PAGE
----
This leads me to the crossroads confronting those who aim to create the next $50 billion of revenue through “digital advertising” and for the advertising industry as a whole. The rocket ride from 1994 to 2014 has been driven by a combination of shifting consumer behavior (the increased time spent on browsers and devices is inescapable even to the staunchest traditional media die hard) and our ability to efficiently “tag along” with the experiences consumers are choosing to create for themselves digitally. Always on, always in our hands, the internet has become an extension of us as people. But advertising, mostly, has not kept up.
Two dominant trends in digital advertising today are data optimization and the programmatic trading of advertising display opportunities. In the first, we are overlaying information to identify and make decisions about those who we might show our ads to. In the second, we are building the technology and functionality to trade “ad futures” with one another. Both of these are critically important, “hard trends,” and they’ll continue – to some point – to usher more dollars into digital channels. But they are also both exercises in division and reduction: help me show my ad to fewer of the people who don’t matter; help me buy fewer of the ads that don’t work or don’t’ matter.
So what, then, will create the next great wave of growth for the advertising business? I believe it will happen only by confronting the truth that advertising in a digital world matters most when it least resembles advertising. Google and (to a lesser and less consistent degree) Facebook start the value creation at the point of consumer action and intent. The form that “advertising” takes is malleable and built into the experience: a helpful suggestion via some text as they answer my search query; a post from a marketer on a topic around which I’m already active. Buzzfeed has made a huge splash by helping marketers create just the kind of snackable content-McNuggets that we already like to trade with one another across the very platforms — Facebook, Twitter, Tumblr – where we already trade them.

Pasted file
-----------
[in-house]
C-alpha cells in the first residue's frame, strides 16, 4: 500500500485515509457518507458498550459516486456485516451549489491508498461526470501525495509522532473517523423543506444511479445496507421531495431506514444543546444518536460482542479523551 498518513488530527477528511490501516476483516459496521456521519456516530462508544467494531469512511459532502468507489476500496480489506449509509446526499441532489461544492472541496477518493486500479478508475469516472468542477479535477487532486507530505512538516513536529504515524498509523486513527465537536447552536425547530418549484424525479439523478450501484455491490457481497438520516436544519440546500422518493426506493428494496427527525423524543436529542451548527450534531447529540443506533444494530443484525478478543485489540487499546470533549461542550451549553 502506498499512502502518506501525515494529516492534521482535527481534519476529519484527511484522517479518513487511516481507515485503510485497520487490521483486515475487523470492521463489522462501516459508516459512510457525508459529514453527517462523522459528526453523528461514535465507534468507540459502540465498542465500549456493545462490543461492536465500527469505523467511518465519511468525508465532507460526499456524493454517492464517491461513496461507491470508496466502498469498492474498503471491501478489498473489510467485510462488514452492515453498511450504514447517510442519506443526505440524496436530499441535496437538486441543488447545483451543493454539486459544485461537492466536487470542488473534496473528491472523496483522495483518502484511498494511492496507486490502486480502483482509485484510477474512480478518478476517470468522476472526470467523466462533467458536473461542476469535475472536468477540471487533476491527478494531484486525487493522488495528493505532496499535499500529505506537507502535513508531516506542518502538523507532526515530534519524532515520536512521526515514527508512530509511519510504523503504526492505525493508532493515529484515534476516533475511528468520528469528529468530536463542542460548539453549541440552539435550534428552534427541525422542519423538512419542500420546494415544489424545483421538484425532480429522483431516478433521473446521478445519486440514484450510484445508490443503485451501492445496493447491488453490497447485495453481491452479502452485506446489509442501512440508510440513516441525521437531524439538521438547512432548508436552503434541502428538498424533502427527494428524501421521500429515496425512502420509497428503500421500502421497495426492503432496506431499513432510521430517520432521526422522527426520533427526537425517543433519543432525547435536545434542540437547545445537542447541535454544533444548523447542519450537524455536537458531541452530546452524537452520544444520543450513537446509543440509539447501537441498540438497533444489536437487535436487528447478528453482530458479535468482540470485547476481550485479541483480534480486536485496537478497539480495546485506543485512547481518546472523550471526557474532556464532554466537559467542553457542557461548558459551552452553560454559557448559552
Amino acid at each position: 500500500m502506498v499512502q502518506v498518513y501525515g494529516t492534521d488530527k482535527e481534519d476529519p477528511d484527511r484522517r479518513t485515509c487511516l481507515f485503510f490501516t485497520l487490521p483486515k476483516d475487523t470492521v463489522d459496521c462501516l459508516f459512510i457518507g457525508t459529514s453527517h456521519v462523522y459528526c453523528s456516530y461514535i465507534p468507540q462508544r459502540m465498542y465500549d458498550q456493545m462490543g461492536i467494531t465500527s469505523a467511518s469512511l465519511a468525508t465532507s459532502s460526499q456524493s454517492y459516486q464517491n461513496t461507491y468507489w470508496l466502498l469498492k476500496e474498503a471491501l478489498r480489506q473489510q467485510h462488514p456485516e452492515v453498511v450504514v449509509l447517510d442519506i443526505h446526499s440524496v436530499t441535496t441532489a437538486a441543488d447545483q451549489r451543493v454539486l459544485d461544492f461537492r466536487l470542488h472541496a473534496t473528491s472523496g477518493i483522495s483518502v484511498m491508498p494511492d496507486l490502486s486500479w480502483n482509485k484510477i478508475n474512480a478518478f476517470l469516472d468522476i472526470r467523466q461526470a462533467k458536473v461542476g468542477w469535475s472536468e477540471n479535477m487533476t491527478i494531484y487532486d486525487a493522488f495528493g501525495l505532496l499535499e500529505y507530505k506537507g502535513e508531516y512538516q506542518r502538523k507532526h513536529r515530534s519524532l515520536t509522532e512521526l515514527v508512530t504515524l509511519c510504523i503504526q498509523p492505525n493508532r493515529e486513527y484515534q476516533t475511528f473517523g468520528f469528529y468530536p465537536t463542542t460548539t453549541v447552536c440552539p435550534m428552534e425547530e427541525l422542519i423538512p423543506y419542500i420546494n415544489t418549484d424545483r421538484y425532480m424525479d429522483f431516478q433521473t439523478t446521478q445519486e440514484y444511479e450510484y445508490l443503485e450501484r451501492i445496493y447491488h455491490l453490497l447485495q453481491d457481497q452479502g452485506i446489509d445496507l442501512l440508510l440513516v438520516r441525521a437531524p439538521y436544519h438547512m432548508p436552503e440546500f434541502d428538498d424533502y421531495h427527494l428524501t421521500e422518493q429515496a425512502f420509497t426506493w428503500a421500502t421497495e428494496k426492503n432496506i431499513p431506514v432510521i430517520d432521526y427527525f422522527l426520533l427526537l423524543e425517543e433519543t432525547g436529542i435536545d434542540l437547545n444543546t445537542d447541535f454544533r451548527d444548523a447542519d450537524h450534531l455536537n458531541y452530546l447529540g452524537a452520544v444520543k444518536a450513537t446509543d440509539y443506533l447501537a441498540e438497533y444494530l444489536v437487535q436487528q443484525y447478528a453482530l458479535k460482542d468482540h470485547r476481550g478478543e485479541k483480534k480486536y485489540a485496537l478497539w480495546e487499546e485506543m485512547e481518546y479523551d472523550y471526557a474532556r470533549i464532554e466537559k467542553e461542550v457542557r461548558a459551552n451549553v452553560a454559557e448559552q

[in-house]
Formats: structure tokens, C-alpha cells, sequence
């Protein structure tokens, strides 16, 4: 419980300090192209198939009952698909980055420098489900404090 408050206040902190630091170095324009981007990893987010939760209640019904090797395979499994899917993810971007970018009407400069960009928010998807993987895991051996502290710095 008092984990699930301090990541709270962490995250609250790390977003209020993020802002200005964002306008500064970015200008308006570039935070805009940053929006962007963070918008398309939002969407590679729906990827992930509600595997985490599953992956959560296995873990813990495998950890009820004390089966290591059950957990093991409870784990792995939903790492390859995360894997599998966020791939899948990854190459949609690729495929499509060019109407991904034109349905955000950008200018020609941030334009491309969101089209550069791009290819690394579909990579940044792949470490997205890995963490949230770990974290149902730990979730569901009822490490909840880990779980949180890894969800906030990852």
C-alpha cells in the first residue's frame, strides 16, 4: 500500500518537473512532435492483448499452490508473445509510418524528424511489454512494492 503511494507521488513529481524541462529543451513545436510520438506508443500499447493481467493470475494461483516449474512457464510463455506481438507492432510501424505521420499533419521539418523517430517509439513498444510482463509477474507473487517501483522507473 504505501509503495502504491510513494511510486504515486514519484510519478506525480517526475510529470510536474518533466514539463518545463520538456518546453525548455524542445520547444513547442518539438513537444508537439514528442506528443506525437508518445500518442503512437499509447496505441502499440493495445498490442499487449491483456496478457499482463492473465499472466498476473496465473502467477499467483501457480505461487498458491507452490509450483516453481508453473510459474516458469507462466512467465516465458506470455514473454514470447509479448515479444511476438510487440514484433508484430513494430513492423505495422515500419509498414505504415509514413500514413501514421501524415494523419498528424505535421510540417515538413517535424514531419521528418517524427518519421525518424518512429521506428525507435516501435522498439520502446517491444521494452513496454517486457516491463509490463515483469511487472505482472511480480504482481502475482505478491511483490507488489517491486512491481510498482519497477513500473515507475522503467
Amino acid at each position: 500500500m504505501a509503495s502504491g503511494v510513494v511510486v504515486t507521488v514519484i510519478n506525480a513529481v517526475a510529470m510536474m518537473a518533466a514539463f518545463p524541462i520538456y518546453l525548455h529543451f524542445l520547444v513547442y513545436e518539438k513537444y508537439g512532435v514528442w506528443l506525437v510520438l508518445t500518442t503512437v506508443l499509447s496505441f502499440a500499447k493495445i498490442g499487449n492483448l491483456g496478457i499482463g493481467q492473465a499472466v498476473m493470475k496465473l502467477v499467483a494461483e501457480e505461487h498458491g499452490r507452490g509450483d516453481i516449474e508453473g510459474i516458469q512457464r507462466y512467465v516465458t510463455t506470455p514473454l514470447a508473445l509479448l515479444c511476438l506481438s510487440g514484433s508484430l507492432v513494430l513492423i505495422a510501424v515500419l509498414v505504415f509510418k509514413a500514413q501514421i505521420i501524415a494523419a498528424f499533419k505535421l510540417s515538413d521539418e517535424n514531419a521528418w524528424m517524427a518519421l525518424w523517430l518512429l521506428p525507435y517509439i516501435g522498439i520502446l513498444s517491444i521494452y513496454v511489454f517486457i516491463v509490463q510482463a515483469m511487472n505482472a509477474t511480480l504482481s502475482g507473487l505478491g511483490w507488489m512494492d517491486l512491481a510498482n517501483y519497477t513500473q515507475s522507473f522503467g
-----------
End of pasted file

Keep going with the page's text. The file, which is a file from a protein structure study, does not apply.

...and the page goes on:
But this is the tip of the iceberg. Many current techniques will look as archaic in 2024 as the earliest banners look today. But the companies and leaders who will endure and thrive are those who consistently answer a different set of questions:
What is the consumer doing today with digital tools and how can I help her do it better?
How might we create new value by blending discovery, commerce and productivity into a new experience shared by consumer and marketer?
If there were no such thing as an “advertising budget,” how would we create a connection between consumers and brands, companies and products that can bring new value into the consumer’s life?
These are the questions to be confronted not only by “digital advertising” leaders; after all, what advertising will not be digital by the time we reach our next ten year milestone? No, this is the existential moment for all of what used to be called Madison Avenue and “the Media.” Because when Wired flipped that switch 20 years ago they also set in motion a chain of events that prompts the re-imagination of all advertising.
From this point forward, don’t call any of it advertising. It will either be something much, much bigger – or it will be background noise.
Doug Weaver is a highly‐regarded strategist and opinion leader in the world of online advertising. Over the past 16 years he’s worked with more than 600 leading companies, including Facebook, Yahoo!, Apple, Fox Sports, USA TODAY, CBS Digital Media, YuMe, The Wall Street Journal, NBC Universal, National Public Radio, Tremor Media, ESPN, About.com and The New York Times.